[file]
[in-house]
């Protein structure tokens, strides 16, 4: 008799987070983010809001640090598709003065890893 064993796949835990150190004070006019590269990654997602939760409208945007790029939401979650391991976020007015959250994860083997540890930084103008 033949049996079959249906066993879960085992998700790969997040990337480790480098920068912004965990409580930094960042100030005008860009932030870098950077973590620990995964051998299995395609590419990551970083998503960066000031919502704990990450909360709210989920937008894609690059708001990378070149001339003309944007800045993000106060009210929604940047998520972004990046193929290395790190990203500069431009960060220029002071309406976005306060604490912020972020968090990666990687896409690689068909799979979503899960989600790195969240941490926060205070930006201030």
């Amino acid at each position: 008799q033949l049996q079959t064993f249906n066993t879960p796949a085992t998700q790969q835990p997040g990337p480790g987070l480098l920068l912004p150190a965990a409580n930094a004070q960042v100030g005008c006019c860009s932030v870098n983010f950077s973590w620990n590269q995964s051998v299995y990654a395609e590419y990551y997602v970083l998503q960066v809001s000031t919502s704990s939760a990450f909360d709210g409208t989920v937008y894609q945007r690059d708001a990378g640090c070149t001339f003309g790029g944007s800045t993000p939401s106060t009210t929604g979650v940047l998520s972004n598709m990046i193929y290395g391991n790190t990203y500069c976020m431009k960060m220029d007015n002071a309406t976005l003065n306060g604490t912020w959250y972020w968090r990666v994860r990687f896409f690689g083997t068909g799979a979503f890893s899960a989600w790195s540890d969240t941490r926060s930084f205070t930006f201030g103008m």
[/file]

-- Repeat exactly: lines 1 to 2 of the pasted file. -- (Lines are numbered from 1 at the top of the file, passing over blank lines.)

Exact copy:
[in-house]
């Protein structure tokens, strides 16, 4: 008799987070983010809001640090598709003065890893 064993796949835990150190004070006019590269990654997602939760409208945007790029939401979650391991976020007015959250994860083997540890930084103008 033949049996079959249906066993879960085992998700790969997040990337480790480098920068912004965990409580930094960042100030005008860009932030870098950077973590620990995964051998299995395609590419990551970083998503960066000031919502704990990450909360709210989920937008894609690059708001990378070149001339003309944007800045993000106060009210929604940047998520972004990046193929290395790190990203500069431009960060220029002071309406976005306060604490912020972020968090990666990687896409690689068909799979979503899960989600790195969240941490926060205070930006201030």